Born on May 2 1921, to Sukumar Ray and Suprabha Ray, Satyajit Ray is regarded as one of the greatest Indian filmmakers of the 20th century; often referred to as the Bergman of Bengal.
Birth and Early Life
Ray was born to a distinguished family of artists, litterateurs, musicians, scientists and physicians. His grandfather Upendra Kishore was an innovator, a writer of children’s story books (popular to this day), an illustrator and a musician. His father, Sukumar Ray, trained as a printing technologist in England, was also Bengal’s most beloved nonsense-rhyme writer, illustrator and cartoonist (best known for his work Abol Tabol). He died young when Ray was barely three years’ old.
Ray graduated from the Ballygunge Government School and studied Economics at Presidency College. He then attended Kala Bhavan, the Art School at Tagore’s Vishwa Bharati University, Santiniketan from 1940-1942. However, without completing the five-year course, he returned to Calcutta in 1943, to join the British-owned advertising agency D. J. Keymer as a visualizer. Within a few years, he rose to be its art director.
In 1948, he married Bijoya Das, a former actress/singer who also happened to be his first cousin. Their only son, Sandip, was born in 1953. (Sandip Ray is a renowned filmmaker today).
Education, Passion and Career
As a youngster, Ray developed two very significant interests. The first was music and the second of course films or ‘bioscope’. He saw silent films as well as “talkies” and started to compile scrapbooks with clippings culled from newspapers and magazines on Hollywood stars. He even wrote fan letters to Deana Durbin (who replied), Ginger Rogers (dint reply) and Billy Wilder. Also during his days at Santiniketan, Ray developed excellent skills like sketching and painting.
His job at D. J. Keymer saw Ray blossom into a great graphic artist, typographer, book-jacket designer and illustrator (he would later sketch frames of his films). While at Keymore, he visited Jean Renoir and had intense discussion on cinema with him when the great French director was shooting The River outside Calcutta.
Before this, he had established the Calcutta Film Society where he saw films by Capra, Ford, Huston, Mileston, Wilder and Wyler among others. He also saw films by Eisenstein (he heard Bach in them) and Pudovkins (where he heard Beethoven). During a six-month stint in London in 1950 he saw over one hundred films. Among them were The Bicycle Thief and La Regle du Jeu. Both made a deep impression on Ray and later inspired him to undertake the making of Pather Panchali.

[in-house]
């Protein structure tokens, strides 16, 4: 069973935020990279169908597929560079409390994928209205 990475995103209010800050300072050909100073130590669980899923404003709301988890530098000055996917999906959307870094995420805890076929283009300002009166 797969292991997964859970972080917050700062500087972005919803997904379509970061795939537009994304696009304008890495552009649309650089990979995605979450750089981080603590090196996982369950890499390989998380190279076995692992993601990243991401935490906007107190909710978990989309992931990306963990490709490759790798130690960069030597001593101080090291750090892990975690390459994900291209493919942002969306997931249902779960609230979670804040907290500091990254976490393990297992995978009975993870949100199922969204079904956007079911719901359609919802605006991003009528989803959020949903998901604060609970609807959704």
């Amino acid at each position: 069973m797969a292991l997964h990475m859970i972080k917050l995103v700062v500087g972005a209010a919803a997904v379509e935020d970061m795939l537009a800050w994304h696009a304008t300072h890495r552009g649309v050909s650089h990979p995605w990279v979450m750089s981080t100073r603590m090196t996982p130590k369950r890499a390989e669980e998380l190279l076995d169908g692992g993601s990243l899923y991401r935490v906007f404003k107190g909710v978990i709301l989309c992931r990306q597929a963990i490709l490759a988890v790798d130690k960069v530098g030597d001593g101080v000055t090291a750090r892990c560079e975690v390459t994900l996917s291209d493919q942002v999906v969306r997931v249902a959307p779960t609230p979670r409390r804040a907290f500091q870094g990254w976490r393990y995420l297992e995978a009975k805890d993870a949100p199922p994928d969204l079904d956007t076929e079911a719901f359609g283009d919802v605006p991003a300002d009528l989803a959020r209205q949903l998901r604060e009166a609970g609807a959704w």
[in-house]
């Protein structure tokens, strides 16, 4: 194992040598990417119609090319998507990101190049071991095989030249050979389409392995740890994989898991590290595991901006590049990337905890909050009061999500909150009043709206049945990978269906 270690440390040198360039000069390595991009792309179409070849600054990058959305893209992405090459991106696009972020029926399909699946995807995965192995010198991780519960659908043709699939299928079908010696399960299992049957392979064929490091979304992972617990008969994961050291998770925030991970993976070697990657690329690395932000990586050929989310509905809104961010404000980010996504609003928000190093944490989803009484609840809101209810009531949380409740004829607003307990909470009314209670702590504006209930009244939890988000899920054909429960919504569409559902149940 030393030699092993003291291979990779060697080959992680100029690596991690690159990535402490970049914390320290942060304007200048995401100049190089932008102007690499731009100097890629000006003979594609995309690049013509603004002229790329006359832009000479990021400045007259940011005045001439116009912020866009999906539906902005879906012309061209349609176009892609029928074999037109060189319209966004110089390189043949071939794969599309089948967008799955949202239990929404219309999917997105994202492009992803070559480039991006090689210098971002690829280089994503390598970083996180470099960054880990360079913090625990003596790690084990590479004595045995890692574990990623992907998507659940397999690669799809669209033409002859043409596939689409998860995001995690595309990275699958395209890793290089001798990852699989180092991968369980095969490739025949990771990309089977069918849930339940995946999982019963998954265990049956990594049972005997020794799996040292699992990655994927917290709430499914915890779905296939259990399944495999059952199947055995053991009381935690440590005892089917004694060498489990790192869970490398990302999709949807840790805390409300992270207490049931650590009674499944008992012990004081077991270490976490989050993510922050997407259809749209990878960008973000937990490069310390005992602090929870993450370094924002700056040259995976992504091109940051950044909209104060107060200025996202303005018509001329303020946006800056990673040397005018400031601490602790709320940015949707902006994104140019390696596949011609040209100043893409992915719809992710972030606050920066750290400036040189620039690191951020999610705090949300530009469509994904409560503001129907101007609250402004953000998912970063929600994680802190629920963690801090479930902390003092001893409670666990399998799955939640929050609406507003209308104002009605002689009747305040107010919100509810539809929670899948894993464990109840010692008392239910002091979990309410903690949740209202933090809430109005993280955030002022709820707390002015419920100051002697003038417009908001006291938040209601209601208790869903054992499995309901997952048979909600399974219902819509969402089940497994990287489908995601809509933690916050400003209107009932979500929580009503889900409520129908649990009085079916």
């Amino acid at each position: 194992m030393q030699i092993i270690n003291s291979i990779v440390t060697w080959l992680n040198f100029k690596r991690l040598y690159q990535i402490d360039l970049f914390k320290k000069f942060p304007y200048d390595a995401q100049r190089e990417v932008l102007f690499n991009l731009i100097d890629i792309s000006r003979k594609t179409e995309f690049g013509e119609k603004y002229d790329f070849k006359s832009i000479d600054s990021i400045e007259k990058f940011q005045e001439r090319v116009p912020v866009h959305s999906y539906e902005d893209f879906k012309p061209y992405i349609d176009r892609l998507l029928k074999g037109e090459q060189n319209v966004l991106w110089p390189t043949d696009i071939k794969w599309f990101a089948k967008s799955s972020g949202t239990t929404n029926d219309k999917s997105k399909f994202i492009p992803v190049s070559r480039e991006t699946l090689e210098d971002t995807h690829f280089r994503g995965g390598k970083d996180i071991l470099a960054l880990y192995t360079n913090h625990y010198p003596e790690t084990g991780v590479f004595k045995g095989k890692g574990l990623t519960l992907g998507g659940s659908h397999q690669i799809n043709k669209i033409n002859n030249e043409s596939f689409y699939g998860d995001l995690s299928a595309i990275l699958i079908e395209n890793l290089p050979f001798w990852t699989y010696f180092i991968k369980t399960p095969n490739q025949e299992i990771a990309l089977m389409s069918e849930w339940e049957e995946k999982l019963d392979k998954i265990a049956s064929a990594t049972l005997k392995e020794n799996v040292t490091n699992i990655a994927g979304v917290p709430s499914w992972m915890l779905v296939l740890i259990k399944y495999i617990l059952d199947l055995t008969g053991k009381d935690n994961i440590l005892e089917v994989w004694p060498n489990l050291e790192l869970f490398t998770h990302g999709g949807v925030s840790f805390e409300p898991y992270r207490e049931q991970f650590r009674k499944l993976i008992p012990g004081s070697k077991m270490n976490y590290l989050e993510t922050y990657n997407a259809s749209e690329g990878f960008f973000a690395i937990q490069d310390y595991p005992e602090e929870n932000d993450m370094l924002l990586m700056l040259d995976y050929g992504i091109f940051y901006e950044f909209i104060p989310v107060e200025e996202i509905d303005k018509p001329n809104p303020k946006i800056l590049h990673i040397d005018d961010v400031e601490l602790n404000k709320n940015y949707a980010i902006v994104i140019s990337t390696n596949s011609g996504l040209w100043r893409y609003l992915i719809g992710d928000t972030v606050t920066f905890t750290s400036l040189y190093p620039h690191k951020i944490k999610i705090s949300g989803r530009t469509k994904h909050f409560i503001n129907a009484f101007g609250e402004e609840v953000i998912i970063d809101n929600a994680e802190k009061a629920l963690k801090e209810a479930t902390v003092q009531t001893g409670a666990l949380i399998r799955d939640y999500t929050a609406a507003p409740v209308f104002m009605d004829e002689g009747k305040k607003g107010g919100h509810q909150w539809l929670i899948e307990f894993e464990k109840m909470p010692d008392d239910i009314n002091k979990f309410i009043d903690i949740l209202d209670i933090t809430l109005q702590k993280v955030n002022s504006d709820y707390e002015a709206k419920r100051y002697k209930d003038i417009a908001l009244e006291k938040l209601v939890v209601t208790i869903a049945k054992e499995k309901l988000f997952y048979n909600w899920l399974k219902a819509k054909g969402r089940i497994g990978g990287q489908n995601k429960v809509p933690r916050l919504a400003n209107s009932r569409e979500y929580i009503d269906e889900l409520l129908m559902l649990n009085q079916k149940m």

Foraying into Filmmaking
In 1950, Satyajit Ray was asked by a major Calcutta publisher to illustrate a children’s edition of Pather Panchali, Bibhuti Bhushan Banerjee’s semi-autobiographical novel. On his way back from London, with little to do on a two-week boat journey, Ray ended up sketching the entire book, which formed the basis of his first ever cinematic venture Pather Panchali. The film brought him instant international recognition and fame.
How he managed to make the film, pawning his rare music albums, his wife Bijoya’s jewelry and his mother, Suprabha’s networking in the Government circles in Calcutta, has now become a by-word in the annals of Indian film history. It also provides a paradigm on the “modes of production” in the kind of world cinema that refuses to give in to commercial pressure.
Ray made modest amounts directing and making films. The producers reaped the profits from films that earned substantial revenues, e.g. The Apu Trilogy, and The Adventures of Goopy and Bagha (1968). In the mid-sixties, for a couple of years he had no work. The solution to making ends meet for his small family surfaced this way.
In 1968, a prominent editor of a widely read literary magazine in Bengali persuaded Ray to write a novella for its annual number. Ray the writer of whodunits, adventure stories, science fictions, appropriately illustrated by himself, made a dramatic appearance on the Bengali literary scene. His most celebrated literary works remain the Feluda series and the science fiction Professor Shonku series.
The Last Phase
Ray went on to make as many as 40 films spanning across his career. In 1992, Ray’s health deteriorated due to heart complications. He was admitted to a hospital, but never recovered. The Academy of Motion Picture Arts and Sciences awarded him an Honorary Academy Award. Ray is the first and the only Indian, yet, to receive the honor. Twenty-four days before his death, Ray accepted the award in a gravely ill condition, calling it the “Best achievement of movie-making career.” He died on 23 April 1992 at the age of 71.
Source: Wikipedia; Satyajit Ray University of Californis